Hunter said, “It transformed our society… We know lives have been saved and that we didn’t have to suffer another 3,500 lives lost.”
Brett stated, “It shows that Northern Ireland works best when there is cross-community support.”
Stewart spoke about the post-agreement development of a tourism sector and how the agreement is hailed internationally as an example of how a peace process can work.
McKee asked the panellists a more personal question, “What got you into politics?”
“The murder of my brother Gavin got me into politics,” Phillip Brett answered, adding:
“I said earlier how I come from a mixed background. My father grew up on the Andersonstown Road and my mother grew up in Ardoyne. We grew up in Glengormley, and my brother mixed with his friends who played at the local GAA clubs. My brother was mistaken to be a Catholic and he was murdered by the UDA, who claim to be defenders of Ulster, but they are nothing but thugs.
“That is why I got into politics. I didn’t want any family to go through what mine did, and I think the Good Friday Agreement has failed victims, especially with the release of prisoners.”
Cara Hunter said she was inspired by the “promise of prosperity in the agreement”:
“But I also got into politics on other key issues, such as mental health facilities. Our mental health cases are 25% higher than in any other part of the UK or Ireland, and that is a disgrace.”
Padraig Delargy described how he grew up in Derry/Londonderry, and that key political figures such as John Hume and Martin McGuinness lived either next door to him or a handful of streets away:
“I saw leadership in my community and I felt like I had something to offer.”
Kate Nicholl explained how she had anti-apartheid grandparents and was always aware of social inequalities, yet she was “really inspired working for Anna Lo [former MLA; Alliance], hearing her talk about the environment and young people”.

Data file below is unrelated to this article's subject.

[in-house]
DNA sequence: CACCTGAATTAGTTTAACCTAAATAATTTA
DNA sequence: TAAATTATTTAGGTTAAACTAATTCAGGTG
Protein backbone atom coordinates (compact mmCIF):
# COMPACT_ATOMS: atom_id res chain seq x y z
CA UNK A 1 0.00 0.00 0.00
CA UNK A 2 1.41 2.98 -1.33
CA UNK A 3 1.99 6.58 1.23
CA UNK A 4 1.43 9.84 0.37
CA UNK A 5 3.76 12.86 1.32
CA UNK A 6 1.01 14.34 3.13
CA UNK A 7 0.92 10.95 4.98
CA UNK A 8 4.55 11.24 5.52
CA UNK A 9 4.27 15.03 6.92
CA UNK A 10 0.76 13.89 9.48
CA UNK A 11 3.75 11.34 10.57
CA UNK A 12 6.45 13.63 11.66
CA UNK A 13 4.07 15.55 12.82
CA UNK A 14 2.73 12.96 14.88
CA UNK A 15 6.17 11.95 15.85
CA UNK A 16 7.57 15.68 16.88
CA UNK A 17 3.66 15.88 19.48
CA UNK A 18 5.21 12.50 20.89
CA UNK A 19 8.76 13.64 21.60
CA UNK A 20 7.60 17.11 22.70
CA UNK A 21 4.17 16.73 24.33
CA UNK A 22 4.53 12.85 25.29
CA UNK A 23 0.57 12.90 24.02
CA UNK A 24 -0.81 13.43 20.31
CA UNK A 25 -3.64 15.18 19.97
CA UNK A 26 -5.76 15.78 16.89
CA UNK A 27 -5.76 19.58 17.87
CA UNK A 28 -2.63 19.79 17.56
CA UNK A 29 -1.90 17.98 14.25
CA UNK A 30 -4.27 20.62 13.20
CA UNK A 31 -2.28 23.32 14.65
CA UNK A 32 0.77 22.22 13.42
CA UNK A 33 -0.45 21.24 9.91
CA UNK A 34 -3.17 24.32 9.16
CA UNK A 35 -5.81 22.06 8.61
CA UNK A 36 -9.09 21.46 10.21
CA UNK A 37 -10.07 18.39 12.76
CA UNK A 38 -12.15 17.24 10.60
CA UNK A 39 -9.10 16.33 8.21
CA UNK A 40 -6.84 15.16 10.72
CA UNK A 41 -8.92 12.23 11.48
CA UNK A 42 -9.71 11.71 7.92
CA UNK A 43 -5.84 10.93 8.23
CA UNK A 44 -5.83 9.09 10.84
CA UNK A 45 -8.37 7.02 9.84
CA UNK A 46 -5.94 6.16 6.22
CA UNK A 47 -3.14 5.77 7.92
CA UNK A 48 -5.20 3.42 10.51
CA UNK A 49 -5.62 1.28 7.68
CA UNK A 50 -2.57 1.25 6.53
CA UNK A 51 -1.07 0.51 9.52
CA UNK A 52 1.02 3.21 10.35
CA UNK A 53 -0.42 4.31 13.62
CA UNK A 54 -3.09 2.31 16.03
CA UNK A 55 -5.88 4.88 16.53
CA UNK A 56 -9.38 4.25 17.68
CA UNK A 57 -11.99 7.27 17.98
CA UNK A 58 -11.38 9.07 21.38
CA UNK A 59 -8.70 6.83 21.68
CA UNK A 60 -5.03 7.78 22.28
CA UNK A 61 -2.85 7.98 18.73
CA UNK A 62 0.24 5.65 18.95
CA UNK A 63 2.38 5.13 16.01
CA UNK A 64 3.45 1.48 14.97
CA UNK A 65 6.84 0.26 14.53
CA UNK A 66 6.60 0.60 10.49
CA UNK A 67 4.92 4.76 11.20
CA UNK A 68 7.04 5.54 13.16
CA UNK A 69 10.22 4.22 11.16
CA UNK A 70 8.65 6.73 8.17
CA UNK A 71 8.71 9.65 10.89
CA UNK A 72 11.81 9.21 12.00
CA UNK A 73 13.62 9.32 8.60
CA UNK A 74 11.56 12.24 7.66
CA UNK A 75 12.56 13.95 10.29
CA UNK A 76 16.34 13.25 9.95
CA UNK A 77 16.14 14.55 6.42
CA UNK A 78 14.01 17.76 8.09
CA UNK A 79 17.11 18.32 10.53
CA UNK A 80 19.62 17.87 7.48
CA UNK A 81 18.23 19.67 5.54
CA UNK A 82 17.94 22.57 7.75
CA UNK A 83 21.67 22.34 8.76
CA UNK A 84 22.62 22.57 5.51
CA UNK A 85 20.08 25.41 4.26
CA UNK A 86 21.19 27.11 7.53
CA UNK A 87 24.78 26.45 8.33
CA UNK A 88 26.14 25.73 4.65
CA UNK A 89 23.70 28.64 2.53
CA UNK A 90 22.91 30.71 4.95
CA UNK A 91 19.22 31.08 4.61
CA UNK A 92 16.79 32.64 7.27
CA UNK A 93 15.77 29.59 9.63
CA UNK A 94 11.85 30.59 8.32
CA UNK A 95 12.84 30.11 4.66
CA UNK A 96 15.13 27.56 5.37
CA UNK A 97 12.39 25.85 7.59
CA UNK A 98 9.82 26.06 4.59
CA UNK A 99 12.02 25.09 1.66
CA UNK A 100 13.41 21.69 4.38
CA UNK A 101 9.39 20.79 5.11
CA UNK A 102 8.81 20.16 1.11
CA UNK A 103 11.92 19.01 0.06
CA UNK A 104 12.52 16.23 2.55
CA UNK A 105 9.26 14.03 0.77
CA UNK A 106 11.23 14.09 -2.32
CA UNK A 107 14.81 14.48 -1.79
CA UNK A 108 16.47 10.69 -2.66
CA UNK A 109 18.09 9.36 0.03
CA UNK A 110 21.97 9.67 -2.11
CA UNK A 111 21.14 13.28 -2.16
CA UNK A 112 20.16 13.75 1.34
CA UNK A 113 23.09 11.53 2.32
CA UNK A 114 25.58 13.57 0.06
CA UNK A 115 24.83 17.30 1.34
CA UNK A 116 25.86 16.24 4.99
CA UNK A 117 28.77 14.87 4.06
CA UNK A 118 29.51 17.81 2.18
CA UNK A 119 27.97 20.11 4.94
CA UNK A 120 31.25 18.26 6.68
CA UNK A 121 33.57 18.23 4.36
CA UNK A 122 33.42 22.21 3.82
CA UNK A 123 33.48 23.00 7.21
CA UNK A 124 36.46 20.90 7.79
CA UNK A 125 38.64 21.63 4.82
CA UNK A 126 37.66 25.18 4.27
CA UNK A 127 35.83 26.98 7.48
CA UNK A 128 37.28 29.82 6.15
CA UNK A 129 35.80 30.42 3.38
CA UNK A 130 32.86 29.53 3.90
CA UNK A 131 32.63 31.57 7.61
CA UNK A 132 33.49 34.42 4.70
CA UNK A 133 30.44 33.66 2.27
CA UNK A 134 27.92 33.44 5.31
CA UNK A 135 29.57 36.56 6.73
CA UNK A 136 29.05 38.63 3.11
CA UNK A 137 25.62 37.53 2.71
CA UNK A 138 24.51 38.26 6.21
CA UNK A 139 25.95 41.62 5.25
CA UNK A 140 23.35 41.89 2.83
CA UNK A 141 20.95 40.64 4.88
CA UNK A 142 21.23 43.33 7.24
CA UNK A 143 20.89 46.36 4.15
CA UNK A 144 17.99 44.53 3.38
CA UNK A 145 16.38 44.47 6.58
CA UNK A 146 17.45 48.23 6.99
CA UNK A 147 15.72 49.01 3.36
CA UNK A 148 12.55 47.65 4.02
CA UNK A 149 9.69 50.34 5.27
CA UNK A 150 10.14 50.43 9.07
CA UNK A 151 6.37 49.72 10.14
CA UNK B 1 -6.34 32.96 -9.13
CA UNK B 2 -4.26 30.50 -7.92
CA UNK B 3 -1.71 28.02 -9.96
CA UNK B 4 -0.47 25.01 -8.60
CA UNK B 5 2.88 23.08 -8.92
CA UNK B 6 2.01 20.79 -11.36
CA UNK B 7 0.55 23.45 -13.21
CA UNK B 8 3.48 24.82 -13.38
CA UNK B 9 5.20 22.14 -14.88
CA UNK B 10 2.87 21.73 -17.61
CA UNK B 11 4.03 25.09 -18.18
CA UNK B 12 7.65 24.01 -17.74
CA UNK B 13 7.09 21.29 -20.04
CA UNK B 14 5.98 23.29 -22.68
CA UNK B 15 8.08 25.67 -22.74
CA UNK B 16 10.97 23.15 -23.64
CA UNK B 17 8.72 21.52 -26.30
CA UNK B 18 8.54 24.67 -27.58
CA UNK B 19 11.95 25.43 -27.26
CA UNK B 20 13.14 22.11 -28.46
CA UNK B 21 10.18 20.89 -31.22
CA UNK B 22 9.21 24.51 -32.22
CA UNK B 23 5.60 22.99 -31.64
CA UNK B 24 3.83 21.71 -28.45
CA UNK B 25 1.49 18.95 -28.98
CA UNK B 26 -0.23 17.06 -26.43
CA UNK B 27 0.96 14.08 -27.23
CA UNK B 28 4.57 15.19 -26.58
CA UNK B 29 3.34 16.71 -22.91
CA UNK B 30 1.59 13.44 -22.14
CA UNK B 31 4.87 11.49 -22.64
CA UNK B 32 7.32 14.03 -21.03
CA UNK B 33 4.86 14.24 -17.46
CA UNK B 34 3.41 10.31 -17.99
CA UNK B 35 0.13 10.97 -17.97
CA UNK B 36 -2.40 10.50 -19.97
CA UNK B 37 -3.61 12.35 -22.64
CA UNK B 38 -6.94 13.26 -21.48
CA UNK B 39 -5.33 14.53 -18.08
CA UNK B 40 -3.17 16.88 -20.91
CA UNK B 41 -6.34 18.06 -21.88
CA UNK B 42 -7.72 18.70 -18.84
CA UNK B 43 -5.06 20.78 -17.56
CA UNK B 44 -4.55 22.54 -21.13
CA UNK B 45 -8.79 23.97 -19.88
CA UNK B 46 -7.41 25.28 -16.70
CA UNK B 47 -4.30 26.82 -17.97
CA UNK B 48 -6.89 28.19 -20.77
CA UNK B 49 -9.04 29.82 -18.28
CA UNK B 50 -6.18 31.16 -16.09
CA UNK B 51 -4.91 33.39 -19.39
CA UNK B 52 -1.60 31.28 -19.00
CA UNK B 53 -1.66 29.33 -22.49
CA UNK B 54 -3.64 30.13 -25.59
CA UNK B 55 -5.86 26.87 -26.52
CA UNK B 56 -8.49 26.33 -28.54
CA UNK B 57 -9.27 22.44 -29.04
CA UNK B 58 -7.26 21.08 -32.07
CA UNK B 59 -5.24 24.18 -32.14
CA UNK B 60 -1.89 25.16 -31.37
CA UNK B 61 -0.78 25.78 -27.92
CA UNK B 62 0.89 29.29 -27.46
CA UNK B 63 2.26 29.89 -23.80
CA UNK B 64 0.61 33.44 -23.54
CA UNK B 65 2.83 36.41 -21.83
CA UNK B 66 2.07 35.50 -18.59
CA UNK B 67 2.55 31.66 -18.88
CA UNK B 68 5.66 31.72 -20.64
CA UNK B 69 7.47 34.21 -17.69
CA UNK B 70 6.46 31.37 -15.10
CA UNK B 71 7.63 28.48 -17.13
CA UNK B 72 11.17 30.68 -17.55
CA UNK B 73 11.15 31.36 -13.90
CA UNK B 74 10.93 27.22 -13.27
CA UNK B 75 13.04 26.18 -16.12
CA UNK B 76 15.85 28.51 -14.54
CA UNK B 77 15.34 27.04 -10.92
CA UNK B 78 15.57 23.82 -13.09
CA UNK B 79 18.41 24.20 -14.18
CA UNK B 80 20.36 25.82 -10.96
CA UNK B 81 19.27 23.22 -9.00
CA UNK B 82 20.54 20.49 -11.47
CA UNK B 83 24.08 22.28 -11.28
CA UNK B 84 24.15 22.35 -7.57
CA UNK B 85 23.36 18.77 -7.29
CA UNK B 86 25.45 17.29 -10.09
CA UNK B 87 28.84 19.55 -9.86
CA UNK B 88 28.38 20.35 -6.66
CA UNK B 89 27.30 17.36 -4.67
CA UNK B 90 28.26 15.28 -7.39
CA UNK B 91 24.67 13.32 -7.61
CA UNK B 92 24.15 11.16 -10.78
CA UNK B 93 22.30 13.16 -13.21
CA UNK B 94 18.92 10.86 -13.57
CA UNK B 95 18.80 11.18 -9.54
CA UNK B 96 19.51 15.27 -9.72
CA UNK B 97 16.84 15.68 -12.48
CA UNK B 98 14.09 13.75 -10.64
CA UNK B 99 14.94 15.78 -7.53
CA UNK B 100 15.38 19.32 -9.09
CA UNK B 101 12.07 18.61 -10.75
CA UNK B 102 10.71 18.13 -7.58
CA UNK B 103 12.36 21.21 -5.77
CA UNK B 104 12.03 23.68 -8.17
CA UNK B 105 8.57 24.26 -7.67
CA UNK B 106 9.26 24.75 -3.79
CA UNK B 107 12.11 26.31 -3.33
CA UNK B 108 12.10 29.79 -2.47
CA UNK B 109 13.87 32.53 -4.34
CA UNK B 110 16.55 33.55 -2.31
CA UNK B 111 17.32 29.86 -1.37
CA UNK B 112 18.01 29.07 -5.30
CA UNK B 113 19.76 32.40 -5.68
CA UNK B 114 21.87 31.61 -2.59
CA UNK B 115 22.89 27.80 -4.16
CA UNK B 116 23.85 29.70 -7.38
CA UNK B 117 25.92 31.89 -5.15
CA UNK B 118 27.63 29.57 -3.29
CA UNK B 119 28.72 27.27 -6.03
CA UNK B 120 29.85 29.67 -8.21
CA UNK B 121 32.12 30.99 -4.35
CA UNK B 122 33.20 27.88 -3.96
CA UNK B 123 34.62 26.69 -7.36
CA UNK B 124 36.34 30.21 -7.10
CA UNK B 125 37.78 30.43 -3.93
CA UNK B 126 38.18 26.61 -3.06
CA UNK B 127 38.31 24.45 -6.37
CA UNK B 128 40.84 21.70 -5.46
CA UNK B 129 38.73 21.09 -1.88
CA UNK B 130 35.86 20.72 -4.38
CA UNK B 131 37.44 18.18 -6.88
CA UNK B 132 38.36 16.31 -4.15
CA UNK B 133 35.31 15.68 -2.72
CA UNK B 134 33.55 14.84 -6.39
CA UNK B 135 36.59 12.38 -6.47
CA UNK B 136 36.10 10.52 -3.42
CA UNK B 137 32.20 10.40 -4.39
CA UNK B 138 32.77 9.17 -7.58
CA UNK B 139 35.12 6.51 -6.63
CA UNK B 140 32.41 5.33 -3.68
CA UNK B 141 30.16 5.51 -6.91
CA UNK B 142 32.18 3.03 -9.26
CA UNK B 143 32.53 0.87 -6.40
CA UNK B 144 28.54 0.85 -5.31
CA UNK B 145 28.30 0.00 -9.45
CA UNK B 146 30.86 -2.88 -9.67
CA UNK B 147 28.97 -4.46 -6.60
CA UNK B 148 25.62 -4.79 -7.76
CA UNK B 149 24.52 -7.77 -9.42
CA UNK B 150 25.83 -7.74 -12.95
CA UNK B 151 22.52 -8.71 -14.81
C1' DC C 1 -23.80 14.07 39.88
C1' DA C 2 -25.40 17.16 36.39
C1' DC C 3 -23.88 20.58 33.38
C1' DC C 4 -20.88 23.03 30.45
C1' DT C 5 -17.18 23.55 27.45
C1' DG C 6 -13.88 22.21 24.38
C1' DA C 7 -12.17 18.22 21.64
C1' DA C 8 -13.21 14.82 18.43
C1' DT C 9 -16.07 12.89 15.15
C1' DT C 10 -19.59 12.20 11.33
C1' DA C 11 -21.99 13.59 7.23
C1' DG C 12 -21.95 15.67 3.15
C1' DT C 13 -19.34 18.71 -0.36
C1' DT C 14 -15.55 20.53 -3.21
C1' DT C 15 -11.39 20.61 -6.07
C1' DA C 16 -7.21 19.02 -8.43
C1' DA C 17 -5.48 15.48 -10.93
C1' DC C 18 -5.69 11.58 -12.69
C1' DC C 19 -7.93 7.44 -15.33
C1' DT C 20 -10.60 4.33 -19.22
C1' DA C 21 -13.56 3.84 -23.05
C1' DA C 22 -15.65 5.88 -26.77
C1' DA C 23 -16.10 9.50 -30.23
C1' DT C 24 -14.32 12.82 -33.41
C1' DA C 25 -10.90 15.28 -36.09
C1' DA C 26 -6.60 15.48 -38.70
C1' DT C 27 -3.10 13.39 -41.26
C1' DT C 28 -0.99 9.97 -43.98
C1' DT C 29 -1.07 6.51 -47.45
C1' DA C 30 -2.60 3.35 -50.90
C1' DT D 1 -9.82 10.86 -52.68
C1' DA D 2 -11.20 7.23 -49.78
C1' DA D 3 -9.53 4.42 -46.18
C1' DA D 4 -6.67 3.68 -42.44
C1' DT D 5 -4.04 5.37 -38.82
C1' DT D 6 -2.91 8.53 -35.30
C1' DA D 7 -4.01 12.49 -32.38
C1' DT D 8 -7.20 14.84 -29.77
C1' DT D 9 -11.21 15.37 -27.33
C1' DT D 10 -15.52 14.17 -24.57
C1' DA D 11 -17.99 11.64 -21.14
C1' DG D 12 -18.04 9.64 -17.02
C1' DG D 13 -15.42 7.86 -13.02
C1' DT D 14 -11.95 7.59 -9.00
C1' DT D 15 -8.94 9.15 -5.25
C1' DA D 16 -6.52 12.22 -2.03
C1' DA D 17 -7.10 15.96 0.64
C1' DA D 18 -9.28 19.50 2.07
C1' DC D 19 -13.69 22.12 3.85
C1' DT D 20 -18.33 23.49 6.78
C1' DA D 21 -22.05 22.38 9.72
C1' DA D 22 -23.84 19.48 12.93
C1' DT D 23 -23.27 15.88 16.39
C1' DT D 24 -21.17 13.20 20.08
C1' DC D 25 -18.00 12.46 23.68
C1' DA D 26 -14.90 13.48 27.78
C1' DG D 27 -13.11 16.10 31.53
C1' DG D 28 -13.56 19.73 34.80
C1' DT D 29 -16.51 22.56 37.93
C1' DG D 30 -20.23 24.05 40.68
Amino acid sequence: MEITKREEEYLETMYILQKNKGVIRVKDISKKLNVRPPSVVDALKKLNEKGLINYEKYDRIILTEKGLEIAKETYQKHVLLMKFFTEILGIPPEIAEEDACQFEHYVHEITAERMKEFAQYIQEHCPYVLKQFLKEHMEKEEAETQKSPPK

McKee asked what the panellists thought about the relationship between the Belfast/Good Friday Agreement and young people: “They don’t know much about the agreement, do they?”
It was revealed that only Stewart and Delargy received education on the agreement while they were at school. Delargy, interestingly, said that those not being taught anything about the peace accord as necessarily a bad thing:
“Because there is always going to be different narratives of it anyway; the agreement is held in higher regard by some communities.”
Stewart recalled how he participated in mock debates while in school and that he was “always on the side that advocated for the agreement”.
Hunter, Brett, and Nicholl also offered an optimistic analysis, but recognised some shortcomings. For example, Nicholl said:
“I think for young people, there is no sense of hope because the opportunities indicated in the agreement haven’t come yet, and while there is no [Northern Ireland] executive, they cannot be implemented.”
Brett summarised the discussion with his final remark:
“Young people may not be learning about the agreement… but they’re living it. The shortcoming of that is that they got the politics of peace, but they haven’t got the politics of reconciliation. And I think that is something we all need to take responsibility for.”